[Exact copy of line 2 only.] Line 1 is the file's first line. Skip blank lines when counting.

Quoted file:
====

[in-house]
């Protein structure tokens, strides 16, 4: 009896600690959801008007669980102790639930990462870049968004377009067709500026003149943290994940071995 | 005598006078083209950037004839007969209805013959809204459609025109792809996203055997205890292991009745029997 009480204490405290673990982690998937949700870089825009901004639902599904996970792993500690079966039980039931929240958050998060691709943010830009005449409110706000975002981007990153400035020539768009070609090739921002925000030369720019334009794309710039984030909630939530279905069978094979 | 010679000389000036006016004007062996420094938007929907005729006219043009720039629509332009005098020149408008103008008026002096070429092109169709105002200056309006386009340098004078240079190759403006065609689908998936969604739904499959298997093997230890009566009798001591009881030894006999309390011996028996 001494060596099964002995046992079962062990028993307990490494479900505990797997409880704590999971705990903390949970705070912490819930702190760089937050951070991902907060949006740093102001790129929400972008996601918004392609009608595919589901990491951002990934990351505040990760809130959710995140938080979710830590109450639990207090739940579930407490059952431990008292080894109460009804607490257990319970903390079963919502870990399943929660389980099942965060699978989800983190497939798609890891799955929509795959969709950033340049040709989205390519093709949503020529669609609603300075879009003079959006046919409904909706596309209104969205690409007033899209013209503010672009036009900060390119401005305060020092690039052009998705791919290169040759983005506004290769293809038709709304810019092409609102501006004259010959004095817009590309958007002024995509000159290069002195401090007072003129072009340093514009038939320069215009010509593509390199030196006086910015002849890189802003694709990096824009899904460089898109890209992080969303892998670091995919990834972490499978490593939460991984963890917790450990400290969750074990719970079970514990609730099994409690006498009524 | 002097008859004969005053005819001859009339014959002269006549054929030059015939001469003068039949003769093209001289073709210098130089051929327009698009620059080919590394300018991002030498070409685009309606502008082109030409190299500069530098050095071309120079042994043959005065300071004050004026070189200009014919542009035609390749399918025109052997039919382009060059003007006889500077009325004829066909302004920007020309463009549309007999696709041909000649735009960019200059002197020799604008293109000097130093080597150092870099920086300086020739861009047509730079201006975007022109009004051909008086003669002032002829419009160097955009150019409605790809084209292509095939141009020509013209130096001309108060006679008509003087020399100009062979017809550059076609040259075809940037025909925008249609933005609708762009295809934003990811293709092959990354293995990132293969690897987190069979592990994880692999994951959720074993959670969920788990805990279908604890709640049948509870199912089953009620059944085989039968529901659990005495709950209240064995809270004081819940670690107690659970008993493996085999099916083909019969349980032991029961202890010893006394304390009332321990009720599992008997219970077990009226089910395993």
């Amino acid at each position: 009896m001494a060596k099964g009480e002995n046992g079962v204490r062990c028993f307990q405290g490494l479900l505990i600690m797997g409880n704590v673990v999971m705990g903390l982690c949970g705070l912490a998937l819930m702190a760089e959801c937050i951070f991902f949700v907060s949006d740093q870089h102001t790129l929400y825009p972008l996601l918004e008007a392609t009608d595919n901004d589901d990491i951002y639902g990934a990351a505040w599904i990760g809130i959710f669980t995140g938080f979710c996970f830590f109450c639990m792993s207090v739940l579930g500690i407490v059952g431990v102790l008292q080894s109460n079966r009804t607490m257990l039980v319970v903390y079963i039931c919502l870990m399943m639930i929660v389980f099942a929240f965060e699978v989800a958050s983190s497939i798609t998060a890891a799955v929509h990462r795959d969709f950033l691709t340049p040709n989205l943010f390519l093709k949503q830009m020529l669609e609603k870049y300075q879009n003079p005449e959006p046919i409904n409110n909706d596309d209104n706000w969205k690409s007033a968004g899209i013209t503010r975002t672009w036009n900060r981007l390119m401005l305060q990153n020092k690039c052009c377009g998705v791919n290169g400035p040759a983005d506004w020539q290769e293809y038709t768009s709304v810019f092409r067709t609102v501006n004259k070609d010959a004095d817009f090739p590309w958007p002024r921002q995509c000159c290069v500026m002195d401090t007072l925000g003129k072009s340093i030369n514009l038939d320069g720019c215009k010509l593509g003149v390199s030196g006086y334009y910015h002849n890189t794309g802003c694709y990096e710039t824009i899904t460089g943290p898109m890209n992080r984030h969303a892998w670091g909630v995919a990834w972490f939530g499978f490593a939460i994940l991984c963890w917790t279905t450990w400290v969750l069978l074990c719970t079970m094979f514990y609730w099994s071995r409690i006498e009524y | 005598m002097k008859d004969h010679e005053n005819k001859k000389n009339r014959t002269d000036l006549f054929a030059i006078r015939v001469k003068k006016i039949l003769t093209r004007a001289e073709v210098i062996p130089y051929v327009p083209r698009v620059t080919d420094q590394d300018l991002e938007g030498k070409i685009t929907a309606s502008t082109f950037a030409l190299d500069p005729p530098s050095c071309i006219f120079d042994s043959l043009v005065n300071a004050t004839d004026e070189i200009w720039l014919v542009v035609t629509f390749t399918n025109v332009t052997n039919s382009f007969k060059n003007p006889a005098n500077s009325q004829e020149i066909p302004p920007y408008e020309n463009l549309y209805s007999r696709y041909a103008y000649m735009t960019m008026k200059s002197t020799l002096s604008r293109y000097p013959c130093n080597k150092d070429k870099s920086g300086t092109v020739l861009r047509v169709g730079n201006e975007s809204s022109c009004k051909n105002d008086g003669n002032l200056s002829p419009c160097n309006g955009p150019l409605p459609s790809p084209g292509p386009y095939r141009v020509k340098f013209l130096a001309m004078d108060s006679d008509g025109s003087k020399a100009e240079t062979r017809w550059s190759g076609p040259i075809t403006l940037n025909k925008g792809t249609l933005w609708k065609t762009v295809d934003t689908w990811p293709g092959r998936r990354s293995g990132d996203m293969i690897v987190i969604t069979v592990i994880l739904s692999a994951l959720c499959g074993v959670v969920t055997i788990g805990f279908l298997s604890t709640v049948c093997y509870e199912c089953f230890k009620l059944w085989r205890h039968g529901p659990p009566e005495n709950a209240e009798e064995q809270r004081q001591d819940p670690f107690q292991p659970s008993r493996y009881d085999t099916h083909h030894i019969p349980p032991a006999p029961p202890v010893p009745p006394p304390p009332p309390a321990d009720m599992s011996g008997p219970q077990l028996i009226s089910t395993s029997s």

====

């Protein structure tokens, strides 16, 4: 009896600690959801008007669980102790639930990462870049968004377009067709500026003149943290994940071995 | 005598006078083209950037004839007969209805013959809204459609025109792809996203055997205890292991009745029997 009480204490405290673990982690998937949700870089825009901004639902599904996970792993500690079966039980039931929240958050998060691709943010830009005449409110706000975002981007990153400035020539768009070609090739921002925000030369720019334009794309710039984030909630939530279905069978094979 | 010679000389000036006016004007062996420094938007929907005729006219043009720039629509332009005098020149408008103008008026002096070429092109169709105002200056309006386009340098004078240079190759403006065609689908998936969604739904499959298997093997230890009566009798001591009881030894006999309390011996028996 001494060596099964002995046992079962062990028993307990490494479900505990797997409880704590999971705990903390949970705070912490819930702190760089937050951070991902907060949006740093102001790129929400972008996601918004392609009608595919589901990491951002990934990351505040990760809130959710995140938080979710830590109450639990207090739940579930407490059952431990008292080894109460009804607490257990319970903390079963919502870990399943929660389980099942965060699978989800983190497939798609890891799955929509795959969709950033340049040709989205390519093709949503020529669609609603300075879009003079959006046919409904909706596309209104969205690409007033899209013209503010672009036009900060390119401005305060020092690039052009998705791919290169040759983005506004290769293809038709709304810019092409609102501006004259010959004095817009590309958007002024995509000159290069002195401090007072003129072009340093514009038939320069215009010509593509390199030196006086910015002849890189802003694709990096824009899904460089898109890209992080969303892998670091995919990834972490499978490593939460991984963890917790450990400290969750074990719970079970514990609730099994409690006498009524 | 002097008859004969005053005819001859009339014959002269006549054929030059015939001469003068039949003769093209001289073709210098130089051929327009698009620059080919590394300018991002030498070409685009309606502008082109030409190299500069530098050095071309120079042994043959005065300071004050004026070189200009014919542009035609390749399918025109052997039919382009060059003007006889500077009325004829066909302004920007020309463009549309007999696709041909000649735009960019200059002197020799604008293109000097130093080597150092870099920086300086020739861009047509730079201006975007022109009004051909008086003669002032002829419009160097955009150019409605790809084209292509095939141009020509013209130096001309108060006679008509003087020399100009062979017809550059076609040259075809940037025909925008249609933005609708762009295809934003990811293709092959990354293995990132293969690897987190069979592990994880692999994951959720074993959670969920788990805990279908604890709640049948509870199912089953009620059944085989039968529901659990005495709950209240064995809270004081819940670690107690659970008993493996085999099916083909019969349980032991029961202890010893006394304390009332321990009720599992008997219970077990009226089910395993």